Alienation is often a subject whenever conversations turn toward addiction. Experts tell us opioids are especially effective at helping people battle suffering. And there’s high or strong suspicion that alienation is at the heart of suffering for many people. A challenge with alienation may be in the language itself. It can depict something that is done TO us as opposed to something we feel ourselves.
Maybe a more accurate term is emptiness. That’s something we can all own. On our own. And it doesn’t imply something done TO us. I suspect it’s also an experience common to all of us, if only for moments at a time. It also explains that language I commonly hear and that quote Dr. Judith uttered, “The more you try to fill it with substances, the bigger it gets.” What are trying to fill, if not emptiness?
“It took me 15 years after getting sober to sit still,” admits Dr. Judith Grisel. She described herself as being in constant motion. Impulsive. Compulsive. Always darting from one thing to another.
Yet, many addiction experts talk about how alienation and emptiness go hand in hand. Or at least how they CAN go hand in hand.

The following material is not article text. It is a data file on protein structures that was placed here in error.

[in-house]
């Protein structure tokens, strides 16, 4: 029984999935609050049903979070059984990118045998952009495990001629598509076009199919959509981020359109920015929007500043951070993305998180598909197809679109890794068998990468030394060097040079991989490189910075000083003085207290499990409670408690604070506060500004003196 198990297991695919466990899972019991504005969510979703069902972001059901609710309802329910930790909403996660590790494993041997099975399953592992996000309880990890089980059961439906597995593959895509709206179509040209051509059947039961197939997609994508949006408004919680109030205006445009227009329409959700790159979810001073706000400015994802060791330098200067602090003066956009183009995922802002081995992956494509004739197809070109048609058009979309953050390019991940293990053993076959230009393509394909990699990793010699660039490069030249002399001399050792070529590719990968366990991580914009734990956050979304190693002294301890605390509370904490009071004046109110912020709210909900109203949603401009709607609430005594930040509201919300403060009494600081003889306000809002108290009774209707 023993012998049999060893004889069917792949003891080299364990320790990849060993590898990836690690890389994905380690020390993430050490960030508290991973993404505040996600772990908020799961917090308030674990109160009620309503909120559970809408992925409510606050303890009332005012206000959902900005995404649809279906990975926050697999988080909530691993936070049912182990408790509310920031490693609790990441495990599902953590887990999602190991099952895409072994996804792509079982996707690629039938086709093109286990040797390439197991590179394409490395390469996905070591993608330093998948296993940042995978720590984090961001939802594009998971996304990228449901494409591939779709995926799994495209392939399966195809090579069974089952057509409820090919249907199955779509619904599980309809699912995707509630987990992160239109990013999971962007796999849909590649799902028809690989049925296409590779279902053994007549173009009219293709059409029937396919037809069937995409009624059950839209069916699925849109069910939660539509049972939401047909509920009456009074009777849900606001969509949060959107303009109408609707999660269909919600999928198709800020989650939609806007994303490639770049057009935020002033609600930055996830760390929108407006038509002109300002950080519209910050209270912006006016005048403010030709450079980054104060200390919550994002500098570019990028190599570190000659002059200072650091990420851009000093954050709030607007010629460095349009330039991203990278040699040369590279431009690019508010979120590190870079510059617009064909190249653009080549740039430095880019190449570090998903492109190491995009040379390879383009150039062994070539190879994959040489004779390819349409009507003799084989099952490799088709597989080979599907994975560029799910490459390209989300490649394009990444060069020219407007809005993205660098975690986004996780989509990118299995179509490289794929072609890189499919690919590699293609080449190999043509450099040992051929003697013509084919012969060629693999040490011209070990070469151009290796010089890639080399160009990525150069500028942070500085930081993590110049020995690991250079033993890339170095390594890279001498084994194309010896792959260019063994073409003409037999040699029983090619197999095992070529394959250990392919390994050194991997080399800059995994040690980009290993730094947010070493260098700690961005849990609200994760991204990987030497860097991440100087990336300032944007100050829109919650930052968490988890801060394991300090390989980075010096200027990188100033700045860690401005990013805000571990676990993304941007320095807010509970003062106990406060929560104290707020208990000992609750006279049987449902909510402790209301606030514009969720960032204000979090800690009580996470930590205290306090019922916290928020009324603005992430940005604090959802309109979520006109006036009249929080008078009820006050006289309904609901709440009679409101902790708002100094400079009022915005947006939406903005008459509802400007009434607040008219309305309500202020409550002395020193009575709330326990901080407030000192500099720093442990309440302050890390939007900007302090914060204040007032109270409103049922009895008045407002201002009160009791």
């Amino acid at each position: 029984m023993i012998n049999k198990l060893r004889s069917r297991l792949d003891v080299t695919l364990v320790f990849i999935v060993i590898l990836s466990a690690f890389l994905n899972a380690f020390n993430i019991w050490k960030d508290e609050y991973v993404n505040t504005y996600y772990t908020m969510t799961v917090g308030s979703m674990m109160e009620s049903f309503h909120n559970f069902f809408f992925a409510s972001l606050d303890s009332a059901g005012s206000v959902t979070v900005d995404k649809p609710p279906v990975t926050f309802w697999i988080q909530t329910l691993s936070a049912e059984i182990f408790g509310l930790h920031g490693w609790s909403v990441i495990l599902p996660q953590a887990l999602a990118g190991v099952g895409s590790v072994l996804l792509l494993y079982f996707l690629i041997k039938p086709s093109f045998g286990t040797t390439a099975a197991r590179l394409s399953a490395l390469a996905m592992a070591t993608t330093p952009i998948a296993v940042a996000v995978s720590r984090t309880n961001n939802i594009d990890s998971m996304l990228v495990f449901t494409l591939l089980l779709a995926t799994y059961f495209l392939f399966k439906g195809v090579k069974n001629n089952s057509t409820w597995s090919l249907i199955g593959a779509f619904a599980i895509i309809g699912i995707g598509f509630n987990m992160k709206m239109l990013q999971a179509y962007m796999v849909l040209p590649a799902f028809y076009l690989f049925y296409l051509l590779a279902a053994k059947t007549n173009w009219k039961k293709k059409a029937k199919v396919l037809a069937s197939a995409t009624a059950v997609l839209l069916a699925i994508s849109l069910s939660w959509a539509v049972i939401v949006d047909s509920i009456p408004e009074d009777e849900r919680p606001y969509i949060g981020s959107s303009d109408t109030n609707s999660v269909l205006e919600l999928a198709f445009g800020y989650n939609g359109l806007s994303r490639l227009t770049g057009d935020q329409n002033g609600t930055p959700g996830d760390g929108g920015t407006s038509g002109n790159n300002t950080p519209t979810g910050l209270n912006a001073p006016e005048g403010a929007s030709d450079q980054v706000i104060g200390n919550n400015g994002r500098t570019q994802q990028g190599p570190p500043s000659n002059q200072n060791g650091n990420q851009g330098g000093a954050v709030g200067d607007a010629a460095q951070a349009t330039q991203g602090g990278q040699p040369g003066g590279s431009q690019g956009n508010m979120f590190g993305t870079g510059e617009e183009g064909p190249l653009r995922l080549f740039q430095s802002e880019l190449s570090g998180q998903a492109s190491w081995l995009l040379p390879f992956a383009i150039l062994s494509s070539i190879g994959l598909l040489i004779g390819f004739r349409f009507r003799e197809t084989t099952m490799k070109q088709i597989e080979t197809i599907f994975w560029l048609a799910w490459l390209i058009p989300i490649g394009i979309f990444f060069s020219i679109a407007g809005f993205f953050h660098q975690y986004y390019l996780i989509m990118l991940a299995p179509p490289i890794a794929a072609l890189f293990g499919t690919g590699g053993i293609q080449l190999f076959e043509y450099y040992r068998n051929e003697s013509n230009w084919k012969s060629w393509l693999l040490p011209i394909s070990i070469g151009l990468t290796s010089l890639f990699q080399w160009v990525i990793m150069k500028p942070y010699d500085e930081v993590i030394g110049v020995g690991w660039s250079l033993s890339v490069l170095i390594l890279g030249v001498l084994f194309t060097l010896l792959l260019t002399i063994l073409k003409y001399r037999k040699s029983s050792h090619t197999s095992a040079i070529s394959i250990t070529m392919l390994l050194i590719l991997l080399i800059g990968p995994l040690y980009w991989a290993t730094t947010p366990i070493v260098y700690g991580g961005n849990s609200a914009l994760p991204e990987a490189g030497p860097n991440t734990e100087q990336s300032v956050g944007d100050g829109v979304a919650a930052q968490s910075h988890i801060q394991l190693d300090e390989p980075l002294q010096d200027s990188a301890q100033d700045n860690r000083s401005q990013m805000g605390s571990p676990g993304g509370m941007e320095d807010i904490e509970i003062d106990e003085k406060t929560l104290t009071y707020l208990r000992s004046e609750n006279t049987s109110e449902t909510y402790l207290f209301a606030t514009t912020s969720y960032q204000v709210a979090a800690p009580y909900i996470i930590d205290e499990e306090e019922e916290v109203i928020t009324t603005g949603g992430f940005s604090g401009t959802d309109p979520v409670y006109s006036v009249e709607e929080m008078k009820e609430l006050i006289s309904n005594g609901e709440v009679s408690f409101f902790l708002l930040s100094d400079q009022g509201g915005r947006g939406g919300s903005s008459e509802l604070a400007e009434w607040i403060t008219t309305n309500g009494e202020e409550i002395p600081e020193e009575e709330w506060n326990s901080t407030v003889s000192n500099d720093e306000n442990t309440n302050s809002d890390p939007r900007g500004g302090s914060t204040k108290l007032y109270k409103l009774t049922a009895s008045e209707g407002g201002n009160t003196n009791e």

We want to find causes. Reasons. For every story of a person from a broken, troubled home are others with a close-knit family and a strong community.
I listen to the words people use. Pronouns are particularly important. The personal pronoun “I” is always at the forefront. Self-centeredness is fundamentally at the heart of it, but I’d argue that’s at the heart of all our foolishness. And that feeds into the next observation.
The words missing. The feelings that aren’t expressed by addicts. Thanks. Gratitude.
Those who have and are recovering admit it’s the way forward, but you can’t get there when you’re fixated on yourself.